Americans lucky enough to still have a job are noticing something unpleasant in their paychecks: They’re making less money.
Employers cut 467,000 jobs in June, far more than expected, and the jobless rate hit a 26-year high of 9.5 percent. Just as worrisome, wages shrank to their lowest in nearly a year.
The bleak news Thursday from the Labor Department underscored one of the big threats to an economic turnaround: Rising joblessness and falling wages for those still working could send Americans back into spending hibernation and short-circuit any recovery.
First, I saw this article in my local paper, and tried to get the link from there. However, it was unavailable so I just googled some text from the article and found numerous links. As this comes from AP “news” service, it was reprinted in scores of papers. Gee, and we wonder why peoples’ ideas about economics, and the current situation, are so distorted.
First, falling wages are reason to celebrate. For quite some time, we’ve heard all the horror stories about the “spectre of deflation”. Just google it, you’ll see. (Of course, as the fed has been printing money like mad, there’s no deflation, but rather massive inflation. The terribly higher prices are sure to follow.) But currently, prices have been falling, which means firms have been lowering prices to clear inventories.
So, businesses have been clearing out inventories. To put the current drop into perspective, here’s a better picture:
This just show how dramatic the change is.
If prices are falling, then purchasing power of the dollar increases. Thus falling wages simply represent an adjustment to current market conditions and purchasing power, what really matters, is maintained.
But more importantly, falling prices AND wages (wages being the price of labor, so one could comply say just prices) are not the problem, but the solution. If wages are kept high, then it will be destructive for many reasons.
One, higher wages discourage hiring. Even Princeton professors who are Nobel laureates surely understand the basic principle of the Law of Demand. Higher prices will decrease the quantity demanded of any good.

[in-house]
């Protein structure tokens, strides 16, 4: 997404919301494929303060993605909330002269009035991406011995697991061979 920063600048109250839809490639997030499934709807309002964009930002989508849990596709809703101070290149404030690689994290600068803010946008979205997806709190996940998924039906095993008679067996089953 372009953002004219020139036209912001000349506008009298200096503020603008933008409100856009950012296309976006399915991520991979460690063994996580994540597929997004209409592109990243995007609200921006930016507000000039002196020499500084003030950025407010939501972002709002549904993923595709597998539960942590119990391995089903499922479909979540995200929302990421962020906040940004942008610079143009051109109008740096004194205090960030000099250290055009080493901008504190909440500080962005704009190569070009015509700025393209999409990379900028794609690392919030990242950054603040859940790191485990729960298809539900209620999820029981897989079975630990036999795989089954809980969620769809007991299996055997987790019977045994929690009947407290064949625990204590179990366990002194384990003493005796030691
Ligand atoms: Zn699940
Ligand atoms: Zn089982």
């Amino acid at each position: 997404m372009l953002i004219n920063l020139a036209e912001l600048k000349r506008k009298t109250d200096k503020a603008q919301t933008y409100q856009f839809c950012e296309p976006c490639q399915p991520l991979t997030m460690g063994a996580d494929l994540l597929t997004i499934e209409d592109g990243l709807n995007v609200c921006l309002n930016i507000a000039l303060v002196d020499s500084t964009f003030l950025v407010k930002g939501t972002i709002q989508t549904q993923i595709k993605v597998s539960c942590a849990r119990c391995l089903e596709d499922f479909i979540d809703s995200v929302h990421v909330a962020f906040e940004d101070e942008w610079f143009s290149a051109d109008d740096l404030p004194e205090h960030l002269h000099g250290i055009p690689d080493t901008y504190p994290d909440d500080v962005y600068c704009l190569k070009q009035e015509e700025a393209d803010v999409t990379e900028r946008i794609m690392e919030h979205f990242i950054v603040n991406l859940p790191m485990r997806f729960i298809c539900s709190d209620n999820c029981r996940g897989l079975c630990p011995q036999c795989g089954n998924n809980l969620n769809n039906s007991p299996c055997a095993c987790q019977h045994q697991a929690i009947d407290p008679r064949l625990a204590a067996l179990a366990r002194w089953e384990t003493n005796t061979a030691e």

Secondly, the higher wages reflected a market that was grossly distorted with resources terribly misallocated. This was of course due to disastrous policy from both the Fed and Washington. If unemployed workers desire employment, they will have to adjust their wage expectations.
Hoover thought exactly along these lines, and pushed hard for businesses to maintain higher wages and prices. FDR simply expanded and compounded this grievous error. By the time of the Schechter decision in 1935, it was way too late. Even though the most onerous part of the NIRA were thrown out, the economy was sent on a spiraling path of destruction which we know as the Great Depression.
But even more important, is this little bit of nonsense:
But the strength of any recovery will depend heavily on Americans’ willingness to borrow and spend. And they have been using more of their income to save or pay down debt.
Great. We have to borrow and spend to rescue an economy suffering from the ills of massive borrowing and spending at the consumer level.
No, what the country needs, more than ever, is more savings. What will drive a recovery is investment, and investment supported by savings. The previous mistakes need to be liquidated, firms need a clear picture, which only prices can provide, of what investments were poor, and which are desirable.
So perhaps we are on the road to recovery. Wages are falling and people are beginning to save. Of course, when all that new money hits the streets, I’m going to fell for those poor souls who actually paid down debt and saved. And the high priests of Keynesianism will be praising the new inflation.
Just imagine how many people read this article and consider it sound economics. We’re in for a very long and rough road ahead.